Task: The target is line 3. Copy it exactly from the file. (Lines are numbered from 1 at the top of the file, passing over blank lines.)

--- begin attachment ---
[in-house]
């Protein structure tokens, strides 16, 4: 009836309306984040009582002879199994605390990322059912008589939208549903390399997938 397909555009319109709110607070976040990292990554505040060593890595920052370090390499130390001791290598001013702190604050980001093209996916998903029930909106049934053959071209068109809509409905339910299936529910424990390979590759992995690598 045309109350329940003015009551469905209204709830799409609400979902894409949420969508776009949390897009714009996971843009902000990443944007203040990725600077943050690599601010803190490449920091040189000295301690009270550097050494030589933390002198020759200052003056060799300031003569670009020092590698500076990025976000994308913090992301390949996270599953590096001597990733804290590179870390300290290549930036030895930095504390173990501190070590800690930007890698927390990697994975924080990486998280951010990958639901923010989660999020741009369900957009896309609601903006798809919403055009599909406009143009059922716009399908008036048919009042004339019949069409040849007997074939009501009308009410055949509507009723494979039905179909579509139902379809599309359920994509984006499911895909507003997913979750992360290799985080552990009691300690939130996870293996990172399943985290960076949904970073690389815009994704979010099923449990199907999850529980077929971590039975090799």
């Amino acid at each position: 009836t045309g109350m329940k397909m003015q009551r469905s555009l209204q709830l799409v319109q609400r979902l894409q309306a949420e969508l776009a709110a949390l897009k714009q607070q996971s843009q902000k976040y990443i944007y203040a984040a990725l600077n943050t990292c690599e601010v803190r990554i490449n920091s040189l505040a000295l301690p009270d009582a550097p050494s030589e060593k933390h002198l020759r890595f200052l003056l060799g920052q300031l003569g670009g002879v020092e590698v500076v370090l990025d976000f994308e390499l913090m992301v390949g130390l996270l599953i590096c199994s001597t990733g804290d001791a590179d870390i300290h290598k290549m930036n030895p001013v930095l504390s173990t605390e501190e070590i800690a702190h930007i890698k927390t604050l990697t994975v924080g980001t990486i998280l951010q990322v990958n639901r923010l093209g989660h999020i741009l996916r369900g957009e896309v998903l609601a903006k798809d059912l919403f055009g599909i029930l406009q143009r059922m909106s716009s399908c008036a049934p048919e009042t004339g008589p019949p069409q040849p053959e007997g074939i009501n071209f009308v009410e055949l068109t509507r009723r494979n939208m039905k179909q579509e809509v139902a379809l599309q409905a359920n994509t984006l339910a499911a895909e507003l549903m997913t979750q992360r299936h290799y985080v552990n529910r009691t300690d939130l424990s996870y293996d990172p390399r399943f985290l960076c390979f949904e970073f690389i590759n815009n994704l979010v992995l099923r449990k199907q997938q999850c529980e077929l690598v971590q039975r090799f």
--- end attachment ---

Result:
């Amino acid at each position: 009836t045309g109350m329940k397909m003015q009551r469905s555009l209204q709830l799409v319109q609400r979902l894409q309306a949420e969508l776009a709110a949390l897009k714009q607070q996971s843009q902000k976040y990443i944007y203040a984040a990725l600077n943050t990292c690599e601010v803190r990554i490449n920091s040189l505040a000295l301690p009270d009582a550097p050494s030589e060593k933390h002198l020759r890595f200052l003056l060799g920052q300031l003569g670009g002879v020092e590698v500076v370090l990025d976000f994308e390499l913090m992301v390949g130390l996270l599953i590096c199994s001597t990733g804290d001791a590179d870390i300290h290598k290549m930036n030895p001013v930095l504390s173990t605390e501190e070590i800690a702190h930007i890698k927390t604050l990697t994975v924080g980001t990486i998280l951010q990322v990958n639901r923010l093209g989660h999020i741009l996916r369900g957009e896309v998903l609601a903006k798809d059912l919403f055009g599909i029930l406009q143009r059922m909106s716009s399908c008036a049934p048919e009042t004339g008589p019949p069409q040849p053959e007997g074939i009501n071209f009308v009410e055949l068109t509507r009723r494979n939208m039905k179909q579509e809509v139902a379809l599309q409905a359920n994509t984006l339910a499911a895909e507003l549903m997913t979750q992360r299936h290799y985080v552990n529910r009691t300690d939130l424990s996870y293996d990172p390399r399943f985290l960076c390979f949904e970073f690389i590759n815009n994704l979010v992995l099923r449990k199907q997938q999850c529980e077929l690598v971590q039975r090799f």